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What was Chartism and why did it fail?

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Introduction

Unit Title: Agitation and Reform in Nineteenth-Century Britain Kayleigh Giles-Johnson ________________ What was Chartism and why did it fail? The Chartist movement originated in the midst of political frustration and economic hardship of nineteenth-century Britain. In this essay we will be looking at Chartism, analysing its purpose and significance, before secondly discussing how Chartism came to fail and some of the reasons that were to blame. Chartism was a working class movement aimed towards political reform from the years 1838-1848, named after the People?s Charter of 1838. It was a result of the many grievances of the working class, most arguably a deep sense of disappointment with the Great Reform Act of 1832 which had failed to deliver the political voice and voting rights they had hoped for, with five out of every six working men still not enfranchised as a result. ...read more.

Middle

Unfortunately O?Connor lacked organizational skills and after the resulting departure of Lovett had to ?contain Chartist advocates of physical force? (Murphy, 2001, p.49). It could also be argued that it failed as a result of lack of middle class support, thanks to the physical force element of the movement. Despite Lovett?s efforts, the once close cooperation of 1831 had now dwindled, with the middle class focusing mainly on their own organisation, the Corn Law League (CLL), which was much more successful in gaining their support (Murphy et al, 2003, p.164). Compared to the CLL, Chartism could not out-do them in terms of financial and organisational strength (Murphy, 2001, p.49). As a result of this loss of support, Chartism found itself with less money to fund its cause. It could also be argued that Chartism was a ?knife and fork, bread and butter question?, as described by Joseph Rayner Stephens in 1838. ...read more.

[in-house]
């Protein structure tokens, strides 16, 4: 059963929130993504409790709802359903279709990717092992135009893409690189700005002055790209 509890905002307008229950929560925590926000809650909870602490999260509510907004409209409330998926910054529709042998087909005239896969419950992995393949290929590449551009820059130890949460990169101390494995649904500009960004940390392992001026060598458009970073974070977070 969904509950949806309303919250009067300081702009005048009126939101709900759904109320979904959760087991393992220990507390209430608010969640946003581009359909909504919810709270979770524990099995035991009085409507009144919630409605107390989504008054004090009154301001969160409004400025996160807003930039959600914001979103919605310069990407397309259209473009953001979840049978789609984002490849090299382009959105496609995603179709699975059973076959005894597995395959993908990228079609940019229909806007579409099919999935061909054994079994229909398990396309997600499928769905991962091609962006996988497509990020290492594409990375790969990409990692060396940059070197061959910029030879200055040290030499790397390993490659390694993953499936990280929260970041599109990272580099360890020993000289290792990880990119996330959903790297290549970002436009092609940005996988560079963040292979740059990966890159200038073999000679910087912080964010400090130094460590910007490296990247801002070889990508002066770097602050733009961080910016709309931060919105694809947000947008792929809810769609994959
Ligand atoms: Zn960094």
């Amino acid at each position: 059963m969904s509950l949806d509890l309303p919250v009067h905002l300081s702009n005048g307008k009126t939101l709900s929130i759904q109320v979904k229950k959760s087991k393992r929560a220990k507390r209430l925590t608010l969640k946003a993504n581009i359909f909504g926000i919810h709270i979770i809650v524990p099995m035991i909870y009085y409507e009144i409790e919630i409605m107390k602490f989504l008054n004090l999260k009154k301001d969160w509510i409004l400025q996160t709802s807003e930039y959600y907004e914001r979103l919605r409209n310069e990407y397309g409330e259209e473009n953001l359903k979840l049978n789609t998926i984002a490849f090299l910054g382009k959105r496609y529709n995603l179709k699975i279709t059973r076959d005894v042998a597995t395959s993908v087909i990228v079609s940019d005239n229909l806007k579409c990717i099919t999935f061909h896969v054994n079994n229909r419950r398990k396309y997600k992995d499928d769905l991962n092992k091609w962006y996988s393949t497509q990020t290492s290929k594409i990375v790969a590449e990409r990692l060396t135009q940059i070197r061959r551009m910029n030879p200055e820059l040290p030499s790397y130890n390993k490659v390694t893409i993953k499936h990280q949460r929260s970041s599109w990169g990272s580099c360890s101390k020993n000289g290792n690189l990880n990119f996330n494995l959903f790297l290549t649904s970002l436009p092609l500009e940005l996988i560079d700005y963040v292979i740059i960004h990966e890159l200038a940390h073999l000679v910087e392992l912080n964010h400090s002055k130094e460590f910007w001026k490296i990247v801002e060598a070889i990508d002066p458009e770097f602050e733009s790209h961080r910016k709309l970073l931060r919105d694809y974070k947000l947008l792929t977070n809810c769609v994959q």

Conclusion

As a result of the negative reaction to much of the physical force, it lead them to use much more peaceful protesting and campaigning techniques to get their point across in the future, which worked out positively for them in the long run. In conclusion, the idea of Chartism was one that certainly had potential. Had it the correct level of organisation, financial stability and support from more of the public it may have been within reach of accomplishment with positive benefits for the working class. However, despite its failure to obtain any significant results, it did play a part in the gain of a political awareness for the majority of the working class. Reference List 1. Lynch M, (1999), An Introduction to Nineteenth-Century British History 1800-1914, London: Hodder Education 2. Murphy D, (2001), Exam Revision Notes AS/A Level, 19th Century and 20th Century British History, Oxford: Philip Allen Updates 3. ...read more.

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